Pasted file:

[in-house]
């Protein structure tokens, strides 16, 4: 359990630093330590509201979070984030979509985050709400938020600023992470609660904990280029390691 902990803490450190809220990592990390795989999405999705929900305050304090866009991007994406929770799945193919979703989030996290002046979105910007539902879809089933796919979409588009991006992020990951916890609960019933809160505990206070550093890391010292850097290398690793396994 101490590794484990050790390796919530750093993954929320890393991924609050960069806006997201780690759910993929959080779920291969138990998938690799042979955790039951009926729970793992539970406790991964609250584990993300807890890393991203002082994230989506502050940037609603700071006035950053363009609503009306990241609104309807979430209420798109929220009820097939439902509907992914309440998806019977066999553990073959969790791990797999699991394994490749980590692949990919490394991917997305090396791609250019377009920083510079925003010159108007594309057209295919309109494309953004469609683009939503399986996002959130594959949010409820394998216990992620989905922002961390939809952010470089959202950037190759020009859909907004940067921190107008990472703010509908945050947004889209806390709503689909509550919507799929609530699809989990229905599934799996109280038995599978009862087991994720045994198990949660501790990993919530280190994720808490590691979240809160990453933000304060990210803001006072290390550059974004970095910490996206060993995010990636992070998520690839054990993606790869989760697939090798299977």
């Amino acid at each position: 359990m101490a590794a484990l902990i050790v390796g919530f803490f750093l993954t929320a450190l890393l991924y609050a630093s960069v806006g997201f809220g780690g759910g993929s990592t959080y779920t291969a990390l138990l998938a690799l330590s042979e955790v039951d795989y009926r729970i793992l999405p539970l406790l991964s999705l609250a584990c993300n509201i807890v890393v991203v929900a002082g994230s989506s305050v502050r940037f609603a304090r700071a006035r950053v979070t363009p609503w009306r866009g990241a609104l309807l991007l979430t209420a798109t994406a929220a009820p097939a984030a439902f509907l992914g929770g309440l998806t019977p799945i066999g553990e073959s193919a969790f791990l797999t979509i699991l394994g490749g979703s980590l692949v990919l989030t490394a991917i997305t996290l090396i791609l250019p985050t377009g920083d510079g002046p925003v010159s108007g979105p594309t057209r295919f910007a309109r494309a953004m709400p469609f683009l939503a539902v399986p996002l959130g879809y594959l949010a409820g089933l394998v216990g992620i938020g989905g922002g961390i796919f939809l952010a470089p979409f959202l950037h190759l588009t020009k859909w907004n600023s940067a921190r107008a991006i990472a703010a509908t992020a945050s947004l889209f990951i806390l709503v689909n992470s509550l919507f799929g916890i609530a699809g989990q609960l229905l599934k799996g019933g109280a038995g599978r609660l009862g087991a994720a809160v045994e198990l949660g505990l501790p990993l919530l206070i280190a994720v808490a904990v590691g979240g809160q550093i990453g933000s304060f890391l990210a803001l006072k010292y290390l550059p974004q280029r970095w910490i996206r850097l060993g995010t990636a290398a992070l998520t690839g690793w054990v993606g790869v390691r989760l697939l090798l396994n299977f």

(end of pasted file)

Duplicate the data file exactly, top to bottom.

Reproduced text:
[in-house]
């Protein structure tokens, strides 16, 4: 359990630093330590509201979070984030979509985050709400938020600023992470609660904990280029390691 902990803490450190809220990592990390795989999405999705929900305050304090866009991007994406929770799945193919979703989030996290002046979105910007539902879809089933796919979409588009991006992020990951916890609960019933809160505990206070550093890391010292850097290398690793396994 101490590794484990050790390796919530750093993954929320890393991924609050960069806006997201780690759910993929959080779920291969138990998938690799042979955790039951009926729970793992539970406790991964609250584990993300807890890393991203002082994230989506502050940037609603700071006035950053363009609503009306990241609104309807979430209420798109929220009820097939439902509907992914309440998806019977066999553990073959969790791990797999699991394994490749980590692949990919490394991917997305090396791609250019377009920083510079925003010159108007594309057209295919309109494309953004469609683009939503399986996002959130594959949010409820394998216990992620989905922002961390939809952010470089959202950037190759020009859909907004940067921190107008990472703010509908945050947004889209806390709503689909509550919507799929609530699809989990229905599934799996109280038995599978009862087991994720045994198990949660501790990993919530280190994720808490590691979240809160990453933000304060990210803001006072290390550059974004970095910490996206060993995010990636992070998520690839054990993606790869989760697939090798299977």
């Amino acid at each position: 359990m101490a590794a484990l902990i050790v390796g919530f803490f750093l993954t929320a450190l890393l991924y609050a630093s960069v806006g997201f809220g780690g759910g993929s990592t959080y779920t291969a990390l138990l998938a690799l330590s042979e955790v039951d795989y009926r729970i793992l999405p539970l406790l991964s999705l609250a584990c993300n509201i807890v890393v991203v929900a002082g994230s989506s305050v502050r940037f609603a304090r700071a006035r950053v979070t363009p609503w009306r866009g990241a609104l309807l991007l979430t209420a798109t994406a929220a009820p097939a984030a439902f509907l992914g929770g309440l998806t019977p799945i066999g553990e073959s193919a969790f791990l797999t979509i699991l394994g490749g979703s980590l692949v990919l989030t490394a991917i997305t996290l090396i791609l250019p985050t377009g920083d510079g002046p925003v010159s108007g979105p594309t057209r295919f910007a309109r494309a953004m709400p469609f683009l939503a539902v399986p996002l959130g879809y594959l949010a409820g089933l394998v216990g992620i938020g989905g922002g961390i796919f939809l952010a470089p979409f959202l950037h190759l588009t020009k859909w907004n600023s940067a921190r107008a991006i990472a703010a509908t992020a945050s947004l889209f990951i806390l709503v689909n992470s509550l919507f799929g916890i609530a699809g989990q609960l229905l599934k799996g019933g109280a038995g599978r609660l009862g087991a994720a809160v045994e198990l949660g505990l501790p990993l919530l206070i280190a994720v808490a904990v590691g979240g809160q550093i990453g933000s304060f890391l990210a803001l006072k010292y290390l550059p974004q280029r970095w910490i996206r850097l060993g995010t990636a290398a992070l998520t690839g690793w054990v993606g790869v390691r989760l697939l090798l396994n299977f």